Photoshop turns 25 20.02.15

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In the decades since it was first released, Thomas Knoll's digital darkroom has become a brand, a verb and a defining symbol of our image-led culture. Sam Jacob wrote about the software in Icon 093, when it marked its 20th anniversary

Photoshop began life in 1987 when PhD student Thomas Knoll wrote a program that displayed grayscale images 
on a Macintosh Plus. Together with his brother John, who worked at George Lucas' visual effects company Industrial Light & Magic, he developed this tool into a full image-editing program. Photoshop 1.0 was released in 1990 by Adobe, which had acquired the distribution licence. Twenty years and 12 versions later, it has become not just a powerful program but perhaps the mechanism that defines our image-saturated culture.

Over the last 20 years, digital tools have changed both the way we make things and what things themselves look like. From QuarkXPress to parametricism, they have transformed the process and product of design radically, liberating us from Letraset, Cow Gum, Rotring pens and razor blades. The sudden liberty of multiple iterations, complex compound curves, stretches, scaling and overlaying – to name but a small sample of the ways we can now manipulate – is recorded in the fabric of the stuff around us. But Photoshop is different from these other digital tools. More than just a new technique, it has most profoundly changed how we look at the world.

Photoshop was originally modelled as a digital darkroom, with tools like "dodge" and "burn" echoing photographers' terminology for darkening or lightening images. But Photoshop quickly exploded its own metaphors. Its sheer power and the way it allows us to manipulate have exceeded those old crafts. Photoshop is its own medium, a verb as well as a brand.

What sets it apart from other digital applications is its immediacy. Photography is a fleeting and distanced act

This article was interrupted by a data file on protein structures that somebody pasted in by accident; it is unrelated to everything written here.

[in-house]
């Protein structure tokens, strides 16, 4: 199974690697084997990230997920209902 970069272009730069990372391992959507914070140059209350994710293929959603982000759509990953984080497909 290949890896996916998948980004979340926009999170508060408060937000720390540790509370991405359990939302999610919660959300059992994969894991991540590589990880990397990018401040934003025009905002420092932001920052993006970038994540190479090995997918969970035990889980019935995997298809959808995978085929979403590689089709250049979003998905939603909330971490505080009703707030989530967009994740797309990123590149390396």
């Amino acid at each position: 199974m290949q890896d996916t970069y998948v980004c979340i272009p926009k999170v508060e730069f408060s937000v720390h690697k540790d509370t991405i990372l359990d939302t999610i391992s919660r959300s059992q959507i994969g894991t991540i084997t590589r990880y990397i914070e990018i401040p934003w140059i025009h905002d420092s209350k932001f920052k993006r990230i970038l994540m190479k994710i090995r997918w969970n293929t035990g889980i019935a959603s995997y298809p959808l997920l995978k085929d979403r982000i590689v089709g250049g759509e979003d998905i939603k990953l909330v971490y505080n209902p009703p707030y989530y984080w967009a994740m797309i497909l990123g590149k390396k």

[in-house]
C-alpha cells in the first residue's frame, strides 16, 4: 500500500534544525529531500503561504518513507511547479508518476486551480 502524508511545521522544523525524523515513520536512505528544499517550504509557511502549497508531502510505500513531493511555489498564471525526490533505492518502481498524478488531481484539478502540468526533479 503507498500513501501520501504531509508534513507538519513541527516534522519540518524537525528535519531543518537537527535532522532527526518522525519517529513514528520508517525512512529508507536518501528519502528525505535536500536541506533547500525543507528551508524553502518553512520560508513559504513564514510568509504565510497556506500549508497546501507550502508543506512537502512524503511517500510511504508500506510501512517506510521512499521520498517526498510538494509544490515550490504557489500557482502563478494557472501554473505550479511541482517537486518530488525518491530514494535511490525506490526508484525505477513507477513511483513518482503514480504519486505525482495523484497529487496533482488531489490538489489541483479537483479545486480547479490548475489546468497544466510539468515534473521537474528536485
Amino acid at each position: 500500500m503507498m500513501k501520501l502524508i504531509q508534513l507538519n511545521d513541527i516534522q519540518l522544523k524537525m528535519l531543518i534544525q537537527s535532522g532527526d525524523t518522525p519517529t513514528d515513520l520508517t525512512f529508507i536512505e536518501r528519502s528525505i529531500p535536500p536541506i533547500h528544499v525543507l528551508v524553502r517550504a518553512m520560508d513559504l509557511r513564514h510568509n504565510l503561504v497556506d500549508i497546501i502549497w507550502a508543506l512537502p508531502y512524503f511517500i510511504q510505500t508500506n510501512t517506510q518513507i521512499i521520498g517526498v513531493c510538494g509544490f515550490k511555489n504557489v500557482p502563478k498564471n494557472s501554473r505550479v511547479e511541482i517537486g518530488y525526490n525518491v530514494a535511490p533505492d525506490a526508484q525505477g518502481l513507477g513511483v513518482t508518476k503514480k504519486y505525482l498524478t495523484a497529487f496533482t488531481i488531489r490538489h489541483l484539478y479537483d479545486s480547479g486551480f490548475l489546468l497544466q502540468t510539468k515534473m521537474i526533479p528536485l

capturing a momentary image of real life in the click of a camera's shutter. Photoshop takes that moment and freezes it open. That moment becomes an entire world, a landscape that we can step into. It turns the fixity of photography into something liquid – the two-dimensional surface of an image developing thixotropic depth.

Through its layers, filters, clone tools, its marquees and masks, its blends, smudges and blurs, its zoom-in to the ur-
level pixel, its cut-and-pastes, magic wands and marching ants, we can reformulate that moment, turn it into a million other moments, add it to others, fragment it, multiply it. Photoshop decontextualises photographs from photography, takes images out of their historical moment. Instead, it invents a form of such fine-grained collage, such seamless bricolage that its own traces are invisible.

When we open an image in Photoshop, the window isn't referring to anything else, it is the image. That's to say the 
image comes alive. When Belgian art/architecture group Speedism perform what they call Photoshop Operas, they 
expose Photoshop's performative qualities: that one thing can become another, that something else can disappear while another appears, that saturations and perspectives can shift with hallucinogenic ease.

In an era where image has assumed such overbearing significance, Photoshop is the laboratory where image power is refined into ever more lethal concentrations. It operates as a place of exchange between the world and its imaginative reconfiguration. While it sucks images in, its effects bleed from the screen back into the world.

Through Photoshop we face the questions that underscore contemporary culture. From altering the size of Kate Winslet's thighs to BP's clumsy attempts to tweak publicity in the wake of the Deepwater Horizon oil spill, Photoshop is where truths and authenticities are manufactured and polished, where images are reflected back as though from an alternate version of reality.

This article first appear in Icon 093 to mark Photoshop's 20th anniversary

 

Words

Sam Jacob

 

Image: Adobe

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Photoshop is more than just a new technique, it has most profoundly changed how we look at the world

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